In Lawrence C. Becker Mary Becker & Charlotte Becker (eds.), Encyclopedia of Ethics, Volume 2. Routledge (2001)

Authors
Stuart Rachels
University of Alabama
Abstract
According to Transitivity, if A is better than B, and B is better than C, then A is better than C. We may understand “better than” as short for any of the following: “intrinsically better than,” “all things considered better than,” “hedonically better than,” and “better for a person than.” The same puzzle arises on each interpretation. Transitivity seems entrenched in our conceptual scheme, if not analytically true; its failure implies, implausibly, that some possibilities cannot be ranked in terms of value; scads of three-member sets inductively confirm it; and hypothetical money-pumpers coax its detractors out of house and home by proffering a series of trades—C for A, B for C and A for B (and then repeating the cycle)—for an endlessly accumulating price. Nevertheless, two highly plausible principles entail that Transitivity is false.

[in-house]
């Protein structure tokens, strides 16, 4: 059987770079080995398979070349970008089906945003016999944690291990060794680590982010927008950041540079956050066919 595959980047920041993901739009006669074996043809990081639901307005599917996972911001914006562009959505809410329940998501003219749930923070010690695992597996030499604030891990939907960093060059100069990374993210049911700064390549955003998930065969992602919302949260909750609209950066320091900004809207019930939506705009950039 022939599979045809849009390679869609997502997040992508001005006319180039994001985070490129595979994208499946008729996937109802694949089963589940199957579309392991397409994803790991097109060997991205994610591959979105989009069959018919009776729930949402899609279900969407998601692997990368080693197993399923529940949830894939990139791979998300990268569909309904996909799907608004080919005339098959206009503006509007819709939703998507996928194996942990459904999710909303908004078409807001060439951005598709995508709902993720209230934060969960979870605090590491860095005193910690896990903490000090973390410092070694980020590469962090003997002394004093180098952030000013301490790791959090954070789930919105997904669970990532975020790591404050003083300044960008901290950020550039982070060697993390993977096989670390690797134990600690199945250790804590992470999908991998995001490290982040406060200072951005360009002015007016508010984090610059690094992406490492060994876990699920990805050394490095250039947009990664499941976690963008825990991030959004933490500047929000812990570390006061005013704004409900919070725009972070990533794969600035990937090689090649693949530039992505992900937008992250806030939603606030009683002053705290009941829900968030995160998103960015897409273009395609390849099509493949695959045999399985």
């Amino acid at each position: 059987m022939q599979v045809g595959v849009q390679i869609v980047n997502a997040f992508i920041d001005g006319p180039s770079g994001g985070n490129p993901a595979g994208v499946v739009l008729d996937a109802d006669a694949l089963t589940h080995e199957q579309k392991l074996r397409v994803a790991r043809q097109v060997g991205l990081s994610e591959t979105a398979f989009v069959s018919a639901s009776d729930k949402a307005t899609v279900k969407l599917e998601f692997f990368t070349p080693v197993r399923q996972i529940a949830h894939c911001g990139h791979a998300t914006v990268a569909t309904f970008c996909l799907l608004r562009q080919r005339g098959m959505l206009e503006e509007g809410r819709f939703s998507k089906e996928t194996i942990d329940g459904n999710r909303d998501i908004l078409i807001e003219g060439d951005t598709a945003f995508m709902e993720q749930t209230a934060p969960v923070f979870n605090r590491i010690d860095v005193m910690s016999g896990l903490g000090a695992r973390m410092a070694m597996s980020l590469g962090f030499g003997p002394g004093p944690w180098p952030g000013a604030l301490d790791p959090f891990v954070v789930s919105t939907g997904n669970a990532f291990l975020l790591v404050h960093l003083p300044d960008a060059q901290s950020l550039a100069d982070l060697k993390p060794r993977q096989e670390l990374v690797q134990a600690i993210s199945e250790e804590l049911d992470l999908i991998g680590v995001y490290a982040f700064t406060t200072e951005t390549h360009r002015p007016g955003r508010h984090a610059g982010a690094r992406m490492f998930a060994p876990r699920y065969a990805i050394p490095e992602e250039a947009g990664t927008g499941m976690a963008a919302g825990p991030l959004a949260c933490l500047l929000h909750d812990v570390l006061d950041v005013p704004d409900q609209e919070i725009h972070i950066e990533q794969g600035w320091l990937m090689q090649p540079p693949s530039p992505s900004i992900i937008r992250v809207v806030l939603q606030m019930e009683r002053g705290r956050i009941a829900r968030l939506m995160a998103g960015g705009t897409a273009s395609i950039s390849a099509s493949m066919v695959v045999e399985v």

Keywords Transitivity  Intransitivity  betterness
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References found in this work BETA

Intransitivity of Preferences.Amos Tversky - 1969 - Psychological Review 76 (1):31-48.
Overpopulation and the Quality of Life.Derek Parfit - 1986 - In Peter Singer (ed.), Applied Ethics. Oxford: Oxford University Press. pp. 145-164.
Intransitivity and the Mere Addition Paradox.Larry S. Temkin - 1987 - Philosophy and Public Affairs 16 (2):138-187.
Comparing Harms: Headaches and Human Lives.Alastair Norcross - 1997 - Philosophy and Public Affairs 26 (2):135-167.

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Citations of this work BETA

Six Theses About Pleasure.Stuart Rachels - 2004 - Philosophical Perspectives 18 (1):247-267.
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